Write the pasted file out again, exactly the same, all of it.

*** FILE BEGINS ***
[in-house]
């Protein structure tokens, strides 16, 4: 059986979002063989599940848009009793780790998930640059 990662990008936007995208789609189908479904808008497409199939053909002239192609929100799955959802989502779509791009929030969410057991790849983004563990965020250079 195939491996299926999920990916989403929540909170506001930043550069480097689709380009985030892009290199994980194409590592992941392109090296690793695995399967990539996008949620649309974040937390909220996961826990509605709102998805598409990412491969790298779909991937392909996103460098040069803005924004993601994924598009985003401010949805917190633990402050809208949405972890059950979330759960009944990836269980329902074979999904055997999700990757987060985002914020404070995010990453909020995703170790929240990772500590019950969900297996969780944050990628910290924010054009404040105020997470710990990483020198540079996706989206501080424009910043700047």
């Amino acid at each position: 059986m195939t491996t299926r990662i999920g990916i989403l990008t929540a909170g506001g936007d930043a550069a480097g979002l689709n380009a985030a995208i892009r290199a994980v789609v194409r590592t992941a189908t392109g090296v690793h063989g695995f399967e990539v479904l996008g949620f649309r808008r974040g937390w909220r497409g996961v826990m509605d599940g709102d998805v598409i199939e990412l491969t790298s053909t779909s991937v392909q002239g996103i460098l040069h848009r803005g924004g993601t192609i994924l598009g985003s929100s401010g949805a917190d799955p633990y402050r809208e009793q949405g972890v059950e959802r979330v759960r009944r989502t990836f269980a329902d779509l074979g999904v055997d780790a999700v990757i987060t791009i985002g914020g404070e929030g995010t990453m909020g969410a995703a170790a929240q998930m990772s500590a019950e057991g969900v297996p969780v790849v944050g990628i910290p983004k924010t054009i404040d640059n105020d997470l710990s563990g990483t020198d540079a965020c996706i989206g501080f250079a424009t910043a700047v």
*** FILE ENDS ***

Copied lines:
[in-house]
């Protein structure tokens, strides 16, 4: 059986979002063989599940848009009793780790998930640059 990662990008936007995208789609189908479904808008497409199939053909002239192609929100799955959802989502779509791009929030969410057991790849983004563990965020250079 195939491996299926999920990916989403929540909170506001930043550069480097689709380009985030892009290199994980194409590592992941392109090296690793695995399967990539996008949620649309974040937390909220996961826990509605709102998805598409990412491969790298779909991937392909996103460098040069803005924004993601994924598009985003401010949805917190633990402050809208949405972890059950979330759960009944990836269980329902074979999904055997999700990757987060985002914020404070995010990453909020995703170790929240990772500590019950969900297996969780944050990628910290924010054009404040105020997470710990990483020198540079996706989206501080424009910043700047």
């Amino acid at each position: 059986m195939t491996t299926r990662i999920g990916i989403l990008t929540a909170g506001g936007d930043a550069a480097g979002l689709n380009a985030a995208i892009r290199a994980v789609v194409r590592t992941a189908t392109g090296v690793h063989g695995f399967e990539v479904l996008g949620f649309r808008r974040g937390w909220r497409g996961v826990m509605d599940g709102d998805v598409i199939e990412l491969t790298s053909t779909s991937v392909q002239g996103i460098l040069h848009r803005g924004g993601t192609i994924l598009g985003s929100s401010g949805a917190d799955p633990y402050r809208e009793q949405g972890v059950e959802r979330v759960r009944r989502t990836f269980a329902d779509l074979g999904v055997d780790a999700v990757i987060t791009i985002g914020g404070e929030g995010t990453m909020g969410a995703a170790a929240q998930m990772s500590a019950e057991g969900v297996p969780v790849v944050g990628i910290p983004k924010t054009i404040d640059n105020d997470l710990s563990g990483t020198d540079a965020c996706i989206g501080f250079a424009t910043a700047v």